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8 interview questions for emotional intelligence

It's important to hire employees who fit the culture and values of the business.

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Having a robust hiring process that includes performance-based interviews can help identify high performing candidates from a diverse talent pool. Hiring a high performance team can no doubt help you take your business to next level, but it is also important to hire employees who fit the culture and values of the business. An employee’s success in the workplace is heavily determined by his or her emotional intelligence. Emotional intelligence is very important to any leader in your business as it will have a direct influence on your employees through working with their managers. Having interviewed hundreds of candidates and clients in the course of our work, we have observed a key trait that is obvious in highly successful people: they are typically people with high emotional intelligence. Such people have the ability to understand and manage their emotions in a positive way, show empathy, influence people and diffuse conflict – skills that are critical in developing strong relationships with internal and external stakeholders.

So how do you interview someone for emotional intelligence?

Emotional intelligence is commonly identified by four key attributes, which you can determine using the eight interview questions listed below. For an effective interview, you should always put these questions in a business context, and relate them directly to the position you are recruiting for.

Self-awareness

Leaders who understand what drives them can recognise their own emotions and how they might affect their thoughts and behaviour.

  • Can you tell me about a time when your mood affected your performance? What would you do differently next time?
  • What type of leaders inspire you and why?

Self-management

Leaders who can manage their emotions think before they act and are not prone to making reckless or rash decisions. They are able to adapt to a changing environment and are not afraid to say “no”.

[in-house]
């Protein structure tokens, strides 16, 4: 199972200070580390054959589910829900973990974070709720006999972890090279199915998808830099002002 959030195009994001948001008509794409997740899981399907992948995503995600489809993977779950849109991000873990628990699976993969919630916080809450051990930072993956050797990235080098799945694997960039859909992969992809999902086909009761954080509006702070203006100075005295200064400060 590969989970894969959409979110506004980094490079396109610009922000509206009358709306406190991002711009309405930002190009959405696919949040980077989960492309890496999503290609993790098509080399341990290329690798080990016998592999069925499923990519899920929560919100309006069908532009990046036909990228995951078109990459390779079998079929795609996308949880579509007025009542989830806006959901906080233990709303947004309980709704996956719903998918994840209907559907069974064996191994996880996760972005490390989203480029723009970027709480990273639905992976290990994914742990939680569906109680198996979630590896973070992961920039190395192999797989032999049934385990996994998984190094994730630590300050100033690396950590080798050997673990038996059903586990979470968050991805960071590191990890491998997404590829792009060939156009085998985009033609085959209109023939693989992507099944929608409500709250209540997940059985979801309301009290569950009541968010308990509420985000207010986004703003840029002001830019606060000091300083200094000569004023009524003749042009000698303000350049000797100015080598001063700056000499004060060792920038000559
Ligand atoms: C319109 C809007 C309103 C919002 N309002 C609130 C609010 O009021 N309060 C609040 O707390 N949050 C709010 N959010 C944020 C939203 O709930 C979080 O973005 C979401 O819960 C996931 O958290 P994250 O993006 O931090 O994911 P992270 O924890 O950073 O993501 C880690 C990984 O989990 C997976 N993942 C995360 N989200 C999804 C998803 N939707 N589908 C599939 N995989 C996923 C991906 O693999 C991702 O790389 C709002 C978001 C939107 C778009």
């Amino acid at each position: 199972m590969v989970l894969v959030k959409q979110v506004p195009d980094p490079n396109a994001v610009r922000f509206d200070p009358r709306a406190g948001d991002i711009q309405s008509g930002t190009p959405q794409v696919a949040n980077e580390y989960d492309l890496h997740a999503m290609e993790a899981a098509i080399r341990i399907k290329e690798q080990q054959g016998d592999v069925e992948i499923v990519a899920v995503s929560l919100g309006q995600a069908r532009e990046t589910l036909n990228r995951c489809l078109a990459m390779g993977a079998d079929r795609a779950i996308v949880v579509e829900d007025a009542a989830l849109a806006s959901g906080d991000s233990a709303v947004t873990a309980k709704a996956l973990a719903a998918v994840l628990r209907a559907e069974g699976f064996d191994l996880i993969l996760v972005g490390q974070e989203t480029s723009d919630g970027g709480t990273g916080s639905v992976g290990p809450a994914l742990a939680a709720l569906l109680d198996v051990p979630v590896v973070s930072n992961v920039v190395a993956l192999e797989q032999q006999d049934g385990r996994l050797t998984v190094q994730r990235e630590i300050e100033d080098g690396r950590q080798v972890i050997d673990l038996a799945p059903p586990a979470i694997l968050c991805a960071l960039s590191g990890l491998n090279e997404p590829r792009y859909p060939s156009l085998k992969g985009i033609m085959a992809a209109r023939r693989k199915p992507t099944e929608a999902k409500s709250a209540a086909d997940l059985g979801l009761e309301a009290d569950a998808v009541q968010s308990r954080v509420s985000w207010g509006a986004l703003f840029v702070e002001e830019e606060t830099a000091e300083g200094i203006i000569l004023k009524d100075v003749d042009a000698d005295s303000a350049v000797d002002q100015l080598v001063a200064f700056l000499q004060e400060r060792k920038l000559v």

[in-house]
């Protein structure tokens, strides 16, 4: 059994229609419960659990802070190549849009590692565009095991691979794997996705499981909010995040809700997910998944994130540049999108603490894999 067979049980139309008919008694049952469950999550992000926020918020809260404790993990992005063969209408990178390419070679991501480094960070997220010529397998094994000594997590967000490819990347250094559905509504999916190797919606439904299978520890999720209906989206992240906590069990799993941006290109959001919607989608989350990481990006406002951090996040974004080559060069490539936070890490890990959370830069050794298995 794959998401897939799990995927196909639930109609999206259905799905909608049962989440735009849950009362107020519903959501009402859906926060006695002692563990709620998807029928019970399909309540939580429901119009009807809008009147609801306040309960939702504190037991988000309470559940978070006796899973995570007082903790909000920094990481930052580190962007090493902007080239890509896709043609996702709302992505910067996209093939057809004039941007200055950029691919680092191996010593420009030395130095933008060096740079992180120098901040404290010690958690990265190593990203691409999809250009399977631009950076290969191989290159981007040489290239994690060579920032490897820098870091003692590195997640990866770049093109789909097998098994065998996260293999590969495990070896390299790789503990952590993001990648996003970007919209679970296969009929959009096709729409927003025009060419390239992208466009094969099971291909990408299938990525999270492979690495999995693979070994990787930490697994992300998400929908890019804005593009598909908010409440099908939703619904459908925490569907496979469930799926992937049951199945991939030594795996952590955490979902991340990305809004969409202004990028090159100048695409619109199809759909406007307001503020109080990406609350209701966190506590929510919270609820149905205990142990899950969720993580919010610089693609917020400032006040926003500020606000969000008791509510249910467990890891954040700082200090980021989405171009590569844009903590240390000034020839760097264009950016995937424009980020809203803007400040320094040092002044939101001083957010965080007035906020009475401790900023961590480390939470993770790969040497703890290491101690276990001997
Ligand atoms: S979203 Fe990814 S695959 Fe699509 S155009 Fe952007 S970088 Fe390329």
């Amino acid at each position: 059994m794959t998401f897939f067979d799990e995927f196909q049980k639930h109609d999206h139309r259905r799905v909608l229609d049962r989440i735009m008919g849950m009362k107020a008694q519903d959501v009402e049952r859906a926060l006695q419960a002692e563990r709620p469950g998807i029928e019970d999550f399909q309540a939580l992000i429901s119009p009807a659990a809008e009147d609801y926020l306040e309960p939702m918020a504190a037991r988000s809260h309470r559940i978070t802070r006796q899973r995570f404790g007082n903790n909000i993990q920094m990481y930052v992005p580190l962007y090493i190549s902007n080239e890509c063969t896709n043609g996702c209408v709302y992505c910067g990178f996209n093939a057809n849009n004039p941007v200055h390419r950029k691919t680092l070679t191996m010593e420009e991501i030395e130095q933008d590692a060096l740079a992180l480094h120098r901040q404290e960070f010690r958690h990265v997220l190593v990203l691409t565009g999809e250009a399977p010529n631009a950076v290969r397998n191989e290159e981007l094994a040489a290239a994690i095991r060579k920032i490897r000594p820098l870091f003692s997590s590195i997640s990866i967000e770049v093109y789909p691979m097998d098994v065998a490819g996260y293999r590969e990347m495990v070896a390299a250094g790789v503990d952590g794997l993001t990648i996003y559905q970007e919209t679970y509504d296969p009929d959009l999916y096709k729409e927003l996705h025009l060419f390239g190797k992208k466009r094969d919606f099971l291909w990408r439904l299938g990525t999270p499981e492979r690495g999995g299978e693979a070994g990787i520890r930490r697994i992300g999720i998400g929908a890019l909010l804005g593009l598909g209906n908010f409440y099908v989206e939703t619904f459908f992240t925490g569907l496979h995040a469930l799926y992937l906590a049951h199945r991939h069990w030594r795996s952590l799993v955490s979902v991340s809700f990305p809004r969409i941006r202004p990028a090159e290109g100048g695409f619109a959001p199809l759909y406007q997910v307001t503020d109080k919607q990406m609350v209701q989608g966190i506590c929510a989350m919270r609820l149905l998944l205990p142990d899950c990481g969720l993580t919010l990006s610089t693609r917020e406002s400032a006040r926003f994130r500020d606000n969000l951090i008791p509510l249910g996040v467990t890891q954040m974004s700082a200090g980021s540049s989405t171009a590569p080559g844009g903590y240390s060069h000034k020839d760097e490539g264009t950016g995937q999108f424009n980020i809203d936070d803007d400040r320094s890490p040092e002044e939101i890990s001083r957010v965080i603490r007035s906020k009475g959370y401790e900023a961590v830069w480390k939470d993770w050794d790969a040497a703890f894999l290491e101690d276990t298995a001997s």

• Can you give me an example of a difficult colleague whom you worked with and how you built a more productive relationship?
  • Tell me about a time when you have had tough feedback from your boss. How did it make you feel and how did you react?

Social awareness

Leaders with well-developed emotional and social radars to sense the impact their words and actions can have on their teams exercise greater self-control over how they behave. They can pick up on power dynamics in groups, cultural differences and deal effectively with conflict.

  • Can you tell me of a time in a business situation where you said the wrong thing or felt you needed to adjust your behaviour? How did you know and what did you do to rectify the situation?
  • When business priorities change, can you describe how you would help your team understand the new direction and achieve the new targets?

Learn from mistakes

Leaders have high levels of empathy, can acknowledge their mistakes, reflect critically on what went wrong and learn from them moving forward.

  • Could you describe to me a situation where you have needed to change your behaviour? How did you know you need to change and what did you take from that moving forward?
  • Tell me about a time where you made a mistake at work. What went wrong? What did you do and what would you do differently next time?

Contributed by Martin Hill, Associate Director of HR, Randstad, Singapore.

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